An NYPD spokesperson confirmed to MailOnline that there was a ‘large disorderly group throwing bottles at police.’

They said the protest began around 8:30pm tonight but the crowd is being dispersed by police.

New York City Councilman Jumaane D. Williams, who represents the area of Flatbush, has been tweeting live updates, and said: ‘I’m in the middle of the riot action at Church and Snyder in my district. Right now, things are tense. Young people have expressed anger.’

Another Twitter user who is apparently at the site said that the riot ‘sounds like a war zone.’

Feds to Investigate Cleveland Police After 137 Shots Fired Killing Unarmed Black Couple

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Cleveland Police 137 Shots Killing Black Couple photo

Some believe the couple witnessed a Police drug deal

AFRICANGLOBE – On November 30, 2012, what began as a routine police drug patrol in Cleveland, Ohio ended in an unauthorized 59-car police chase in which 137 shots were fired and an unarmed Black couple laid dead. The department-wide malfunction has prompted an  investigation by the Department of Justice into the city police department’s use of excessive force and the “the adequacy of CPD’s training, supervision, and accountability mechanisms.”

In spite of a police policy that no more than 2 vehicles be involved in a chase, more than 59 vehicles joined the pursuit “without the sector supervisor’s knowledge or permission,” according to a  state investigation of the incident. The chase began after a car pulled over for a turn signal violation drove away, and was later identified by several other officers driving at a high speed. Due to faltering communication, and the misimpression that the individuals were armed and fired a shot, the incident escalated until one-third of the police department had joined the chase.

During the pursuit, many of the officers had not followed instructions about switching their radios to the main communications channel and therefore did not hear orders to discontinue the chase. In a state report investigating the incident, officers described a scenario in which bullets were flying all around them, several officers had not put on their bullet-proof vests and one described it as the “scariest thing that I’ve seen in my whole life.”

They had also requested other means to stop the suspect, including spike strips to halt the car, and aviation support. However, neither of these resources were available to the officers. The state report describes the incident:

What you have just heard is a tragedy — a tragedy for Timothy Russell, a tragedy for Malissa Williams, and a tragedy for their families. This has also been very tough for each of the law enforcement officers involved. [...]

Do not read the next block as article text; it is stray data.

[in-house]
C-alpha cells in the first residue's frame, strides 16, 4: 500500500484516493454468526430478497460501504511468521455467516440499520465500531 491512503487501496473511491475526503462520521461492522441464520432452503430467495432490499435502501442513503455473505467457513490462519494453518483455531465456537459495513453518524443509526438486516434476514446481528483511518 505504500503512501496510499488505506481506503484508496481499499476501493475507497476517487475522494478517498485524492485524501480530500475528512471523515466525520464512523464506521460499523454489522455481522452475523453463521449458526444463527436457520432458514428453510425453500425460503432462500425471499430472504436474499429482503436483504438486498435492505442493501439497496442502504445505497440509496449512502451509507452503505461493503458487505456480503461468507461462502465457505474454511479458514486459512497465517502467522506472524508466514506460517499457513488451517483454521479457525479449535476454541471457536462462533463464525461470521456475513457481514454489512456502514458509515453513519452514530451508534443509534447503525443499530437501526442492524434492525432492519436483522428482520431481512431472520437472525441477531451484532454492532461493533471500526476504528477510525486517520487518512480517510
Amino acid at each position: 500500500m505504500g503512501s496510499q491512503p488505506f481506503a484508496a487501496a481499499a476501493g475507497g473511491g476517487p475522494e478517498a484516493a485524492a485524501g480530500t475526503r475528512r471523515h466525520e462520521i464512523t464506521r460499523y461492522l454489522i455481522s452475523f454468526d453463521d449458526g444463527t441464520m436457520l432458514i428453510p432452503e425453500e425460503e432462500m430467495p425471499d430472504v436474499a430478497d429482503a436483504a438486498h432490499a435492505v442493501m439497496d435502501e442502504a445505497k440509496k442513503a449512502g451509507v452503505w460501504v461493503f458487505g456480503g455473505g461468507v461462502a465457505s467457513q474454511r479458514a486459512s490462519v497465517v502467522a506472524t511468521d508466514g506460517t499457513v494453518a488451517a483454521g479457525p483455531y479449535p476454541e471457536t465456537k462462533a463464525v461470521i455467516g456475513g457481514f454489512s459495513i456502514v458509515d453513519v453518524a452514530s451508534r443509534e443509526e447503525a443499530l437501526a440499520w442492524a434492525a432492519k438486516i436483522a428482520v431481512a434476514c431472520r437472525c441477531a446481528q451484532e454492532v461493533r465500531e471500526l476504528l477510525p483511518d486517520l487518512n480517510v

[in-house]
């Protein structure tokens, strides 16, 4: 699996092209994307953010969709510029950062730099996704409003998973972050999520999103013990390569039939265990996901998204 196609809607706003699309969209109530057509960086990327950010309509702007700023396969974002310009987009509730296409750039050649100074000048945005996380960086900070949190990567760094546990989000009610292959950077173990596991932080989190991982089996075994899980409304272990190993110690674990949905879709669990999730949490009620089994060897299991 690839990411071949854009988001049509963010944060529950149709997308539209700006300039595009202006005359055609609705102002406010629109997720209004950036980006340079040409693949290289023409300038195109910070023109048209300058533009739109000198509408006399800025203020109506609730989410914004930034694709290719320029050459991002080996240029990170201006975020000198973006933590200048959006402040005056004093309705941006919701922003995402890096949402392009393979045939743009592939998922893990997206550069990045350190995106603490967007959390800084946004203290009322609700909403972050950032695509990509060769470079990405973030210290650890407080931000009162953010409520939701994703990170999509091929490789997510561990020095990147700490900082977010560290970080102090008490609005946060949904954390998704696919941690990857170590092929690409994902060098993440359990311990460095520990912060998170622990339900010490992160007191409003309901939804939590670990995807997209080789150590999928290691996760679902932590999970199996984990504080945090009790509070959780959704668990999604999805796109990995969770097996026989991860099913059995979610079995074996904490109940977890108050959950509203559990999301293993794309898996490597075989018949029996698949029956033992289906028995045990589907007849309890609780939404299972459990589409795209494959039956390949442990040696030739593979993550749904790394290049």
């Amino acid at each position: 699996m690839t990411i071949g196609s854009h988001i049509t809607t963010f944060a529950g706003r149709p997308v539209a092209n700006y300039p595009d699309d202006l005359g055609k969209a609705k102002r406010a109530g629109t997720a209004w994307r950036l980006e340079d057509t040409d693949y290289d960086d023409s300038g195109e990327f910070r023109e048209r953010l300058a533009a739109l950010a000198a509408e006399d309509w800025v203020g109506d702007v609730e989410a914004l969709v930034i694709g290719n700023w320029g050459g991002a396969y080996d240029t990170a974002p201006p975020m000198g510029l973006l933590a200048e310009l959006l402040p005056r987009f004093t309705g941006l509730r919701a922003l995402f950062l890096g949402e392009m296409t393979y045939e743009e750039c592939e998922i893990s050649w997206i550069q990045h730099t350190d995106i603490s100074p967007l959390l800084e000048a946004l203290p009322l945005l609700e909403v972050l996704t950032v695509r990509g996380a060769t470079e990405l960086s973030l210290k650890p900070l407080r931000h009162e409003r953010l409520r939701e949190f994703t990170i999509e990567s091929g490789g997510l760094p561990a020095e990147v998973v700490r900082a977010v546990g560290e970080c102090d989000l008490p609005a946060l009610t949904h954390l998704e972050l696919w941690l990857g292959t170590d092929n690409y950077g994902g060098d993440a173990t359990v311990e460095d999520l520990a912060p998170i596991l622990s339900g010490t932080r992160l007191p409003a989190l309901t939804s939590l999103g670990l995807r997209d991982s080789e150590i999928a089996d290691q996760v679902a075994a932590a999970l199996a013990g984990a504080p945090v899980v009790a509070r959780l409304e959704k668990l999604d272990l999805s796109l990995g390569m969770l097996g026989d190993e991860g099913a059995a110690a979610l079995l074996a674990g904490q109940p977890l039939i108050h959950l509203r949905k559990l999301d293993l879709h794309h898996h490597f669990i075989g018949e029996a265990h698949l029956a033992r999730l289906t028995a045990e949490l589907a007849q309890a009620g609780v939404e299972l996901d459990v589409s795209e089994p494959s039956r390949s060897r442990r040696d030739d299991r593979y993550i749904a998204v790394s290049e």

The large number of vehicles involved contributed to a crossfire situation at the pursuit’s termination that risked the lives of many officers. It is, quite frankly, a miracle that no law enforcement officer was killed.

Clearly, officers misinterpreted facts.

They failed to follow established rules.

However, by failing to provide the adequate and necessary structure and support, the system, itself, failed the officers.

Police officers have a very difficult job. They must make life and death decisions in a split second based on whatever information they have in that moment. In a situation like this, they are under tremendous stress. But, when you have an emergency, like what happened that night, the system has to be strong enough to override subjective decisions made by individuals who are under that extreme stress.

clevelan Police 137 Shots Car Chase e1363546874948 photo

Melissa Williams and Timothy Russel was unarmed

Policy, training, communications, and command have to be so strong and so ingrained to prevent subjective judgment from spiraling out of control. The system has to take over and put on the brakes.

On November 29, 2012, the system failed everyone.

In announcing the investigation, DOJ Civil Rights Division head Thomas Perez made clear that the investigation is civil, not criminal, looking at system-wide reform of a department that has facilitated violent and uncoordinated practices.

Poor practices like these can lead to over-policing of drug and other crimes and end in more violence than that they are trying to prevent. Just this week, New York Police Department officers  shot dead 16-year-old Kimani Gray in a controversial incident in which witnesses have said he was unarmed.


By; Nicole Flatow

Des Moines Officer Found Guilty of Beating Black Couple Walks Free